Yeah. I think the concept of dark social and. It's how buyers consume information on the internet and it can not be tracked by, um, as you know, you guys do a lot of great dark social this podcast, right. And I've seen your videos, um, clipped and I've even seen them in ads.

Uh, I've seen them just on organic. Um, I know that you guys are also very involved in communities, different slack communities, things like that. All of that's dark, social sharing information, peer to peer, um, that can not be tracked. So a lot of the channels I just mentioned, but even word of mouth, um, even, you know, ad hoc meetups, like a lot of people will just like, go meet up.

That's going to be, you know, uh, kind of a word of mouth channel. So now what really drives. The high intent. Hand-raisers like learning about you understanding your product and coming back to your website and knowing your brand, knowing the brand even come, come to first is going to be, how do you educate people in those channels that they're in?

And a lot of people don't because they can't track it, you know? Well, we want the click or we want, we need to be on this channel and do this activity because I need to show success. So if you move your metrics of success and you're only looking at pipeline, you're allowed, you know, you're not handcuffed, you're allowed to, because you're not handcuffed to how many clicks you're driving to the website or how many, uh, form bills you're getting from that campaign.

You're then free to actually market and push out content. People are consuming it. And then where it's shareable, like, think about slack. Like how many times am I like sent, Hey, this ad's really cool or this product's awesome. Or, um, that's just how people share, share these days. So when we move the metric for success and we can reframe the funnel for people, especially our clients.

And they're more engaged to run programs like that. Um, and so we helped consult on like, Hey, you should be doing this and let's stand some of this up. And even though we're not actually executing on like their organic strategy or their, you know, event strategy or something, there's a lot of content we can do that drives that.

It's funny that you brought up word of mouth. Cause I've brought dark social app to a few marketer, friends, just kind of locally, just here and there. And a couple of them have said, well, isn't that just word of mouth? Like, what's the, what's the big deal about dark social? And like, from my perspective, at least I think the differences in B2B marketing, we pretended that we could track everything or we tried to track everything and dark social is kind of us saying, you know what?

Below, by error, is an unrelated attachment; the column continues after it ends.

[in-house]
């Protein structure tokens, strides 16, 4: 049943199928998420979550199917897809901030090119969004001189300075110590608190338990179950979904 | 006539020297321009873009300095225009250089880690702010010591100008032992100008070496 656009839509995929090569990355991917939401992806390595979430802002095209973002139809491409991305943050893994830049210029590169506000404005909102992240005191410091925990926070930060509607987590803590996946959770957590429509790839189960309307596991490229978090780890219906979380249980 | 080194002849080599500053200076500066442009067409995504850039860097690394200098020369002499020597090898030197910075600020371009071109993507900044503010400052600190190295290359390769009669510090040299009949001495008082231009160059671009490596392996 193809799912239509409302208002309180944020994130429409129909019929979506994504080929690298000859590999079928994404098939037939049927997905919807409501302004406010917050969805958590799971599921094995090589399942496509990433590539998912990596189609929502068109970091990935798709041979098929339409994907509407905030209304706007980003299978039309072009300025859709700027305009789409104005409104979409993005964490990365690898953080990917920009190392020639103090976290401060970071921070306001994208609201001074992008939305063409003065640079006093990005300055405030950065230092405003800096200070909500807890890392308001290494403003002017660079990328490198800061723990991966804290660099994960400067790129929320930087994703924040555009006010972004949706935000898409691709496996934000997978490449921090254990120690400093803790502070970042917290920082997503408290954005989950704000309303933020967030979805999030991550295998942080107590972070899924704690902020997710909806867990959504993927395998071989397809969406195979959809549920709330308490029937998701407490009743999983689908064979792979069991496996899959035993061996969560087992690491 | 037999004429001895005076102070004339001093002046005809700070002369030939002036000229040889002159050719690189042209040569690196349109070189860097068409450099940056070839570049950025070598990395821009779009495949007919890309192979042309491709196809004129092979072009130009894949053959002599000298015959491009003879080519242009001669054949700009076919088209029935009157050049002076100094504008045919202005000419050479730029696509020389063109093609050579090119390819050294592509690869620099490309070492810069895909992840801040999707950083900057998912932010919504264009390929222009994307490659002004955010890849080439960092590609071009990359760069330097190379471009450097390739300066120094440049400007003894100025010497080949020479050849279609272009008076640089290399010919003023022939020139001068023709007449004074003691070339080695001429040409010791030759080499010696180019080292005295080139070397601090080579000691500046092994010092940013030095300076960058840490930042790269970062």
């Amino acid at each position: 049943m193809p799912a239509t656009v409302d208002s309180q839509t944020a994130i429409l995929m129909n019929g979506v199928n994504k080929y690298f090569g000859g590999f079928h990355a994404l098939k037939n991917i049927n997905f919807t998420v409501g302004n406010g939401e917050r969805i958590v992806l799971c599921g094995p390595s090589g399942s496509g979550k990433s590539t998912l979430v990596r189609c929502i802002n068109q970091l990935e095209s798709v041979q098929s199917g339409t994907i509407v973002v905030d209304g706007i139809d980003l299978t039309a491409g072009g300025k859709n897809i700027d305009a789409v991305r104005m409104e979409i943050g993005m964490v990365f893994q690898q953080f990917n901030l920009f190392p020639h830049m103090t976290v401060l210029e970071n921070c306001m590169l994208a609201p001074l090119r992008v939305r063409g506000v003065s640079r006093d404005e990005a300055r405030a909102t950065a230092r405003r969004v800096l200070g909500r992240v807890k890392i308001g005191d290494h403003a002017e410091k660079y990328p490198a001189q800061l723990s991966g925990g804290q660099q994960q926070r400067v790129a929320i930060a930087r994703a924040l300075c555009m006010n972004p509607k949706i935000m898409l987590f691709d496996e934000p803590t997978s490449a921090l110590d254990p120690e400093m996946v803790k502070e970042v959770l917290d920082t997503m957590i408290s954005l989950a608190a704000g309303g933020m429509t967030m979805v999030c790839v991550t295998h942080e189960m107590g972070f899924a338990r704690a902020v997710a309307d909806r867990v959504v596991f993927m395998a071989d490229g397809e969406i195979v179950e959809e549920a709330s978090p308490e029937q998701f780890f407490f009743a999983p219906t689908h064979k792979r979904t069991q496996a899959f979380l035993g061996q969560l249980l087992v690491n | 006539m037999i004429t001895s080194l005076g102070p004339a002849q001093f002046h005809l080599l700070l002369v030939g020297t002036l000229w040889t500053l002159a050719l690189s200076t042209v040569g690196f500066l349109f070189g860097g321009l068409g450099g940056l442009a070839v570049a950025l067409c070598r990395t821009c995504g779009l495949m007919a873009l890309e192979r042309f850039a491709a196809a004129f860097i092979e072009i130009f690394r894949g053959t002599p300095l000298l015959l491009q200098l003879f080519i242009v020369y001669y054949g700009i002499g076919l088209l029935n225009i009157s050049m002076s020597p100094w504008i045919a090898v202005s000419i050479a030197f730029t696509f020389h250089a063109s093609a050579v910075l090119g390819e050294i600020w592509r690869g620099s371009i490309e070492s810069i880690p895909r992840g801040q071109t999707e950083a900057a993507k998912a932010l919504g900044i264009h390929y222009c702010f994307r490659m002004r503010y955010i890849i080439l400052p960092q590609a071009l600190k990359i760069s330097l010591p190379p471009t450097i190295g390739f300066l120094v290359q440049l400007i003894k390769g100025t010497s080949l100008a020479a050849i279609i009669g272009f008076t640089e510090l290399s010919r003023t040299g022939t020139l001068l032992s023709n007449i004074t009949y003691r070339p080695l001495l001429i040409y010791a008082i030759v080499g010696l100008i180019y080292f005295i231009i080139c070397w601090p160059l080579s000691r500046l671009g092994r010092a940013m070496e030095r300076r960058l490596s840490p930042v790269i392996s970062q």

We actually can't do that. So here's what we're going to call it and label it something new. But I'm curious if you ever run into that feedback from people that, Hey, this isn't really anything new. It's just word of mouth. 

No, and I think that the difference is, uh, the distribution and like, for example, I think dark, social, uh, Fuels word of mouth.

Like there's other things that are word of mouth. Like I listed, for example, like meeting up with a coworker or peer and talking about a solution that's like pure word of mouth. That's not necessarily dark, social, dark social is having LinkedIn DM conversations. Like how did I get on this podcast? Like, right.

Like, Hey, do you want to come on this podcast? I'm like, yeah, sure. Um, you know, that's a dark social what's happening in social. Um, so I would say. You know, even, you know, personal posts that I post on social that people just view, but they don't like or engage with, but they're consuming that information.

That's dark, social, and educating somebody about something who knows what I'm talking about. It depends on the day, probably obviously something related to marketing, um, most times, but. That's the difference between dark social and just word of mouth, word of mouth. There's other channels as well. And other avenues text message could be word of word of text.